Hachette UK had "a good 2017" despite like-for-like sales dipping 3.9% after an unfavourable comparison to the year before, when it achieved bumper sales from J K Rowling’s Fantastic Beasts and Where to Find Them and the restocking of Harry Potter and the Cursed Child.
Chief executive David Shelley said Hachette UK beat its sales and profit budgets, but owing to its record-breaking 2016 - when sales grew 11% - the comparison was “unfavourable”.
“All divisions made a healthy contribution to the year”, he said, highlighting bestsellers from authors including John Grisham, Stephen King, Val McDermid, Clare Mackintosh, Martina Cole and Michael Connelly. Debut novels to perform strongly throughout the year included The Dry by Jane Harper (Little, Brown)) and Ruth Hogan’s The Keeper of Lost Things (Two Roads) and Christmas bestsellers including Bletchley Park’s Brain Teasers (Headline), Gino’s Italian Coastal Escape (Hodder), Keep Calm and Colour Unicorns (Summersdale), How to be Champion by Sarah Millican (Orion), Fever Tree: the Art of Mixing (Mitchell Beazley) and the first TV tie-ins featuring Cormeran Stike from Robert Galbraith (Sphere).
Hodder Education had “another excellent year” and claims to be “the second largest and fastest-growing educational publisher both in the UK and the overseas markets where it operates”. Shelley said the division now publishes nearly one in four of all books in schools in the UK and had increased its market share by 1% to a record 24%.
Furthermore, Hachette‘s e-book publishing was “considerably enhanced” by the acquisition of Bookouture, Shelley said. He divulged it had a “record-breaking” year in 2017, while 30% growth in audio year-on-year had also made a “significant contribution” to its results.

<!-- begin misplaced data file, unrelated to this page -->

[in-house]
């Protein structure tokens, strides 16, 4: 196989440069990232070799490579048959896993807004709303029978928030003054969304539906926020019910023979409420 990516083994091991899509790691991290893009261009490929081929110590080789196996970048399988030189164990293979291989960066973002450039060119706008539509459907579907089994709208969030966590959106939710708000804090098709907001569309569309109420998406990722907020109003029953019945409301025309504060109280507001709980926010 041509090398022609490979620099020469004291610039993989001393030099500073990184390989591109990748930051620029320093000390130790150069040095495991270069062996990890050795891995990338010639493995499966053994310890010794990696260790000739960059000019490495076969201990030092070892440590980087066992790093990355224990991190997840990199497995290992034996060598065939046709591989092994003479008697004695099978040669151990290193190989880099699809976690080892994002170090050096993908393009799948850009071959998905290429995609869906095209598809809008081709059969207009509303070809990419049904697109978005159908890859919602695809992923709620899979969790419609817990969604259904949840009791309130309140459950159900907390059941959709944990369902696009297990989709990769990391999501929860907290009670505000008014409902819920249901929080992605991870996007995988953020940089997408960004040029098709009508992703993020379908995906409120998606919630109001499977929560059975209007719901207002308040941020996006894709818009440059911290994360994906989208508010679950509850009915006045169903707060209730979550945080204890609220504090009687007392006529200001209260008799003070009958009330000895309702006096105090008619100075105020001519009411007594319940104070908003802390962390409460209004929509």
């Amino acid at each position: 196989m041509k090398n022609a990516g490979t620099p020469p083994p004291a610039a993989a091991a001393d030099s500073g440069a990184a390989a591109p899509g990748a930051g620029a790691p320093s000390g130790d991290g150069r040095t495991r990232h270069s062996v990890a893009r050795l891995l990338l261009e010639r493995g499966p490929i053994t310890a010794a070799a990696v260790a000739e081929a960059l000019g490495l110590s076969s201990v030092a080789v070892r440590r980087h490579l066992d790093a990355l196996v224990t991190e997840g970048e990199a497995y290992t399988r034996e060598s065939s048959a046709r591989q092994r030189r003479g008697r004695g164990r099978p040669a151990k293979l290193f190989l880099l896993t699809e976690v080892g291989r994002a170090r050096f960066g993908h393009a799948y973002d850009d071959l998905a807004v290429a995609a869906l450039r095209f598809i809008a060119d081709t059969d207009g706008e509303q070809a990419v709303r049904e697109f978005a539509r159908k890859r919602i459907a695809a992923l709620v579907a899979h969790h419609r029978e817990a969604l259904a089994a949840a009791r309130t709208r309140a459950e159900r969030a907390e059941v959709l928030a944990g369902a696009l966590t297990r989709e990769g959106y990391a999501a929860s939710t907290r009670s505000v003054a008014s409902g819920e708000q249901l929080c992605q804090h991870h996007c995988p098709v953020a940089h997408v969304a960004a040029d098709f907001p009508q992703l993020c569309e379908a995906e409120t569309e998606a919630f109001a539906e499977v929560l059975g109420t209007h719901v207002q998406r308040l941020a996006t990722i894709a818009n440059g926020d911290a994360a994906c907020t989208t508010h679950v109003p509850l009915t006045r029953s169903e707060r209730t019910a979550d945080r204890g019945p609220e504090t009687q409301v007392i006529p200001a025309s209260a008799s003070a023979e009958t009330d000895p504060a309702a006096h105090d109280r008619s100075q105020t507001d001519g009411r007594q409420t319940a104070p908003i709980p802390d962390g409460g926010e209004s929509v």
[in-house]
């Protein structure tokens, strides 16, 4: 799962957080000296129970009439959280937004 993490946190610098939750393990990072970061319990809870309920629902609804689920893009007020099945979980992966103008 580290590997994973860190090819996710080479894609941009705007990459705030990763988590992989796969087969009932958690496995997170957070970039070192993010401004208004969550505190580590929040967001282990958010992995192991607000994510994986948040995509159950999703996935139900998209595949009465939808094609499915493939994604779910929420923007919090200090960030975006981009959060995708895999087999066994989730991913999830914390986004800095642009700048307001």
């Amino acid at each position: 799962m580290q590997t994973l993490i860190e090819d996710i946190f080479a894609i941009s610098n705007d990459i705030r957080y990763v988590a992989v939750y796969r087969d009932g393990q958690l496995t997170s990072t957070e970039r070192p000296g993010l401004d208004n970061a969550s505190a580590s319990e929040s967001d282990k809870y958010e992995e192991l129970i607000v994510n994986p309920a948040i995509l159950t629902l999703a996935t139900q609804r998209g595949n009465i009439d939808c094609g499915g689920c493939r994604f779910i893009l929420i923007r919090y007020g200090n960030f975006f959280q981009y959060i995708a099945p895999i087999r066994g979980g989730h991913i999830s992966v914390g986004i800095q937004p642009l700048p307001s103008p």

Overall for Lagardère Publishing, revenue for 2017 came in at €2,289m, up 1.9% like-for-like (up 1.1% on a consolidated basis) and, at 9.2%, operating margin was stable, with recurring EBIT at €210m, representing an increase of €2m on 2016.
According to Lagardère the increase in its profits was mainly down to a strong performance in the United States, delivering 2.7% sales growth, underpinned by successful releases as well as continued profitability gains as a result of an ongoing cost-cutting plan.
Business growth also came from Partworks, which grew its sales by 8.8%, particularly in Argentina and Japan, and from France, up 3.4%, driven by the success of such bestsellers as Astérix et la Transitalique and Dan Brown’s Origin, a record year for Le Livre de Poche paperbacks and the success of textbook publishers amid curricular reform. Sales in the Spain and Latin America region were down 5.2%, mainly owing to an unfavourable comparison with 2016 when there had been curricular reform. In 2017, the contribution of e-books to Lagardère Publishing's overall revenue was 7.9% (8% in 2016).
In the fourth quarter of 2017 Hachette UK made three acquisitions - Kyle Books, Summersdale and Jessica Kingsley Publishers - whose “innovative and distinguished lists” Shelley praised. He also welcomed the “talented new colleagues” they had brought to the company.
Looking forward, in Tim Hely Hutchinson’s honour, Hachette UK’s new distribution centre has been named The Hely Hutchinson Centre. Built and fitted out with state-of-the-art systems, according to Shelley it is now “nearing completion ... ready for the first publisher to move in the summer".
- Philippe Sands shortlisted for 2017's Jewish Quarterly Wingate Prize
- Oneworld debut shortlisted for 2017's Man Booker International Prize
- Pearson has made 'good progress' in 2017
- 'Good Christmas' predicted after retail sales rise
- Pearson encouraged by 'good first half' but reports sales fall for PRH